agrimony, black knapweed, Bryn Euryn Nature Reserve, carder bumblebee, gatekeeper butterfly, hemp agrimony, hoverflies, Meadow Brown, nodding wild onion, peacock butterfly, ragwort, red-tailed bumblebee, self-heal, wildflowers of Bryn Euryn
The soggy conditions created by the rainfall this year have not been ideal for many late summer wildflowers and, perhaps as a result of that, it seems to me that there has been a drop in some insect populations. I was on the lookout for flower beetles, in particular soldier beetles, which in previous years have been prolific, and struggled to find many at all.
I spent a couple of hours roaming the pathways of Bryn Euryn on one sunny afternoon in mid-August, ignoring grey clouds rolling in at my peril, getting caught right at the top in a proper downpour. There is almost always something interesting to photograph here whatever the weather though, and these are my offerings for that day.
There were very few plants still flowering on the lower field edge, but the first one, the Great Willowherb, often mistaken for Rosebay Willowherb, is one I’ve wanted to mention for a while and will do at greater length soon.
In the clearing at the top of the steps that cut through the lower woodland is a bramble patch that always seems to attract an array of nectar-seeking insects. Today there were a good number of hoverflies, most the one photographed below, but there were a few other Eristalis species too.
I headed a bit round to the open grassy area that this time last year was covered in purple flowered knapweed and buzzing with dozens of insects, but now was looking quite bedraggled and bereft of colourful blooms. There was some knapweed, but hardly enough to go around apparently as most of the flowers had more than one bumblebee or hoverfly competing for its bounty.
In amongst the long damp grass was a pink flower that I recognised from last year but didn’t get around to identifying. This (I believe/hope) is an unusual plant of the allium family, common name Nodding Wild Onion or Allium. The pink bell-shaped flowers are tiny and have protruding stamens; very pretty.
The other staple of late summer nectar, Ragwort, is also flowering of course. I can’t not include it here, so thought I’d just put in a close-up of an individual flower to show how pretty they really are.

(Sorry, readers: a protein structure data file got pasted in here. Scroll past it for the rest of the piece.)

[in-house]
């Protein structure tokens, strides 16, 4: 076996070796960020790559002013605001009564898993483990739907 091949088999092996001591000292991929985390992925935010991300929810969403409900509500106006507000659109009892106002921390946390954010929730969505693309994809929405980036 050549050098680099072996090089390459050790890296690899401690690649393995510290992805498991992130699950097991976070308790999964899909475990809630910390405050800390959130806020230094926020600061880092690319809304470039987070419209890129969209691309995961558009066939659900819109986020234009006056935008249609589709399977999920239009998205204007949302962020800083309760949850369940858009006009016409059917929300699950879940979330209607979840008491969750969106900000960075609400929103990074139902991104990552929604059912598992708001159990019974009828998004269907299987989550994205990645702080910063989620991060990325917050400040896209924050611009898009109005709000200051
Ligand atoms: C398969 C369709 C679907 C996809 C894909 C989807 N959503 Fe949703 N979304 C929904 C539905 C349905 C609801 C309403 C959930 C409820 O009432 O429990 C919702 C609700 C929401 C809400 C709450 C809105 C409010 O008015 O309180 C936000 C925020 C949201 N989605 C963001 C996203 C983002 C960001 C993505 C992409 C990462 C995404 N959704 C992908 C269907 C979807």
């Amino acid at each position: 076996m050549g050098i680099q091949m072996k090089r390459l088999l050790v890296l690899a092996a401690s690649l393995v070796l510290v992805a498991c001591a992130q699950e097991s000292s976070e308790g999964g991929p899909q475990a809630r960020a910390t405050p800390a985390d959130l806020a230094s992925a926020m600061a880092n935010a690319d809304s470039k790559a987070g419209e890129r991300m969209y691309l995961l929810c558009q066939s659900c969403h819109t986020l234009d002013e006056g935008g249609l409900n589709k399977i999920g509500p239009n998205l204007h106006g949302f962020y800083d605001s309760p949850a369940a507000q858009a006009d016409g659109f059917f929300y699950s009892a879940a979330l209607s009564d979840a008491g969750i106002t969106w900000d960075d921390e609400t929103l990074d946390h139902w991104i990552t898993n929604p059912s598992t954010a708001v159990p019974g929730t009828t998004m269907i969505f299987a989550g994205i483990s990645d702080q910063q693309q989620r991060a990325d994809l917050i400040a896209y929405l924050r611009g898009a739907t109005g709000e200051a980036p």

One flowering plant that is relishing the damp conditions and flowering prolifically here was Hemp Agrimony. Its flat, open flowers are very attractive to insects; great for butterflies.
There were a few butterflies about, but as the clouds came over and the air cooled those that were out and about were not very mobile. Meadow Browns were most numerous but most were fluttering about low down in the long grass. I spotted one on Hemp Agrimony, also a single Gatekeeper and was taken by surprise when a Peacock (butterfly!) flew right in front of my face. I did photograph them all, but by now it was minutes away from the onset of the downpour and quite dark, so the resulting images are a bit grainy, but there for the record.
Thank you Finn, and yes that plant is self-heal and not bugle; thank you for picking up on that so politely! No excuses as I know both plants well. The butterfly population has perked up here a bit too, so I hope our Indian summer lasts a bit longer to set them up for next year’s broods.
Finn Holding said:
Interesting post Theresa, I know what you mean about the impact of the weather. Butterfly numbers have plummeted for virtually all species here in Cambridge and dragonflies are nowhere near as prevalent as they have been in recent years, although some species seem to have picked up a tad in the last 2-3 weeks. (I have a question about your bugle – is it definitely bugle and not self-heal?)
Emily Heath said:
Stunning peacock photo. I need help with telling the difference between Great Willowherb and Rosebay Willowherb, so am looking forward to your post on that. We get a lot of willowherb round here, and also ragwort.
Thanks Emily, the poor Peacock was looking a bit worn round the edges but still beautiful. It’s been a great season for willowherbs here too and I don’t remember ever seeing so much ragwort.